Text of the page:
As part of Ireland’s financial programme with the IMF/EU, €17.7bn in loans were agreed with the EFSF. To date, €15.1bn of these loans has already been drawn down. These loans now have an average maturity of 20.8 years following the recent agreement on extension. With interest rates will relatively low, this latest ratings move will have very little impact on Irish borrowing costs."

Banks: S&P claim code on mortgage arrears will speed up repossessions; Eamonn Hughes and Colm Foley of Goodbody comment - - "A report out from S&P yesterday has claimed the revised code of conduct on mortgage arrears will lead to an increase in the speed of repossessions. The new code took effect 2 weeks ago and enables banks to chase borrowers in arrears in a more meaningful manner. The report highlights the reduced grace period before lenders can start repossession proceedings and should slow the pace of the rise in mortgage arrears. The report also notes that rising repossessions could increase the housing supply leading to a fall in house prices in the short term.

We would agree with S&Ps assessment on mortgage arrears, with our expectation that arrears will peak in owner occupier this summer and buy to lets by year end. With regard to repossessions the revised code of conduct has set out clearly defined standards for lenders and should help to establish the 'can’t pay' from the 'won’t pay' inevitably leading to house repossessions, which have been very low to date."

US Markets

In New York Monday, the Dow rose 20 points or 0.13% to 15,484.

The S&P 500 gained 0.14%; the Nasdaq added 0.21%.

Asia Markets

The MSCI Asia Pacific Index rose 0.5% Tuesday.

Japan's Nikkei 225 advanced 0.64%; China's Shanghai Composite added 0.31%; Korea's Kospi index dipped 0.47%; Australia's S&P/ASX 200 gained 0.10% in Mumbai, the Bombay Stock Exchange the S&P BSE India Sensex Index dipped 0.87%.

Europe Markets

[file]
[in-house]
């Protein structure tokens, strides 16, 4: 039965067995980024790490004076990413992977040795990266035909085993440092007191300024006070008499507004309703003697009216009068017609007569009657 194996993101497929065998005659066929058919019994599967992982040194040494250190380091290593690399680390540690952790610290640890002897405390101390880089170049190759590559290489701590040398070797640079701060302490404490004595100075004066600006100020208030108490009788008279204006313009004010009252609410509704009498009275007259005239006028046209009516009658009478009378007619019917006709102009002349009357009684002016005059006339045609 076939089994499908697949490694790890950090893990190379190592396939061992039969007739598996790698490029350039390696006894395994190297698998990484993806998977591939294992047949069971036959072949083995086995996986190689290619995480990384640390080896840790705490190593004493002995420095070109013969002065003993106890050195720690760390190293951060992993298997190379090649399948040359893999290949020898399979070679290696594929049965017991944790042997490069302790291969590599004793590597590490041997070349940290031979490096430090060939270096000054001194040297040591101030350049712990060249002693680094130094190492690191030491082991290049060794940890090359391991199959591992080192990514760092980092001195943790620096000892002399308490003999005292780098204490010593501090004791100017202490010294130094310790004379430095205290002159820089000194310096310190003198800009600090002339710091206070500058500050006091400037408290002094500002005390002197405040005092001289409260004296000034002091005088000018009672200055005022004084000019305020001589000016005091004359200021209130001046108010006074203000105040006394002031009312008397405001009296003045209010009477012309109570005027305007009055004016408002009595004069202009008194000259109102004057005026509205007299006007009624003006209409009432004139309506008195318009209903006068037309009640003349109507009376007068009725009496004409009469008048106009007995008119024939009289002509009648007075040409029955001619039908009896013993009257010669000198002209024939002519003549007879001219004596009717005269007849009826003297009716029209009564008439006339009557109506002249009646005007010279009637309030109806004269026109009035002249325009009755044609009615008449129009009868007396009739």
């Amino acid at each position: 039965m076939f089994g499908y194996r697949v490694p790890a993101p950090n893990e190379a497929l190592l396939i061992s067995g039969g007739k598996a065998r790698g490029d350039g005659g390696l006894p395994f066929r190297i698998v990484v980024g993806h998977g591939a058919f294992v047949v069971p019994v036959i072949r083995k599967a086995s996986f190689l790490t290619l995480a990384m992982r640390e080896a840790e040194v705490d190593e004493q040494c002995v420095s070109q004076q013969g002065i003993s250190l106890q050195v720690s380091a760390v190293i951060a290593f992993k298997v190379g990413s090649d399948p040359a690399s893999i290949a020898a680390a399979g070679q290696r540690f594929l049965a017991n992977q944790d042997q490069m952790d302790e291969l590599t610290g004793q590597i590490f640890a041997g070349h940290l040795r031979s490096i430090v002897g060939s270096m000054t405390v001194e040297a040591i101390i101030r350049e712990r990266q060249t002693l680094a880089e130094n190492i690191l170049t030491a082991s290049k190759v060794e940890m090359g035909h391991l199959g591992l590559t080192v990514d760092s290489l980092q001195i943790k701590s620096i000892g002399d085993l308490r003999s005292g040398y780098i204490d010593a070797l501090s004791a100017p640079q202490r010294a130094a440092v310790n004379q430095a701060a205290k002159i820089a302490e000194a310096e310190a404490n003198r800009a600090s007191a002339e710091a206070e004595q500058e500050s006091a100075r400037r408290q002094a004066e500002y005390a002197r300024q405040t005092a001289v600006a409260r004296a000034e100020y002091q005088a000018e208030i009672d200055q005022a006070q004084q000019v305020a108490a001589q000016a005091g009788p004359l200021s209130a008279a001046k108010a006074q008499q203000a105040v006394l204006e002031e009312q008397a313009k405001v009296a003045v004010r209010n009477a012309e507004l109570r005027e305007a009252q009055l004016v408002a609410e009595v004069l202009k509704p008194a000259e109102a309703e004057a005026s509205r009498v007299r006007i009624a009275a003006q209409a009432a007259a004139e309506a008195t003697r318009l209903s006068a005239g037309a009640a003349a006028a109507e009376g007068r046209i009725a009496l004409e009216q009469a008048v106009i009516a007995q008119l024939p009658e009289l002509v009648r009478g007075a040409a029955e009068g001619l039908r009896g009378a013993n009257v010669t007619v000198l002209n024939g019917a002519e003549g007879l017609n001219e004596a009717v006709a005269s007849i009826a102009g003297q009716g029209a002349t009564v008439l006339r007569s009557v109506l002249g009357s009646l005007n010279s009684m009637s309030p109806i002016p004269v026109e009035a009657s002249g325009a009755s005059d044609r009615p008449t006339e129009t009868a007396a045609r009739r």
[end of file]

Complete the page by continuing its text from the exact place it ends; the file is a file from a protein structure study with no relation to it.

In Europe, the Dow Jones Stoxx Europe 600 is down 0.27% in mid-morning trading Tuesday.

In Dublin, the ISEQ is  off 0.55%.

Elan is up 0.28%.


European Benchmarks

Irish Share Prices

Key Index Performance Statistics

Euribor Rates

AIB Daily Report

Bank of Ireland Daily Report

Currencies

The euro is trading at $1.3094 and at £0.8680.

For live currency updates, check the right-hand column of the Finfacts home page.

The US dollar fell to $1.6038 per euro on Tuesday, July 15, 2008 - an-all time record.

Commodities

The Baltic Dry Index, a measure of shipping costs for dry commodities, hit an all-time High of 11,771 on the 21st of May, 2008. From that time it reversed and on the 5th of December, 2008 it hit a low of 663 - - close to a 1986 low.

On Thursday, July 15, 2010, the index fell for the 35th straight session, by 9 points, or 0.537%, to 1,700 points, Bloomberg report.

On Monday, the BDI rose 2 points or 0.17% to 1,151.

Crude oil for August 2013 delivery is currently trading on the Chicago York Mercantile Exchange (CME/Nymex) at $106.53 up 21 cents from Monday's close. In London, Brent for August delivery is trading on the International Commodities Exchange at $109.55.The North Sea benchmark accounts for two-thirds of the global market.

Finfacts, July, 15, 2013:  US West Texas Intermediate oil benchmark jumps in July - - margin between WTI and Brent falls.

Gold spot price

The spot price of an oz of gold is trading on the CME in Chicago at $1,283.20, down 20 cents from Monday's closing.

Gold had hit a record high of $1,921.05 a troy ounce on Sept 06, 2011.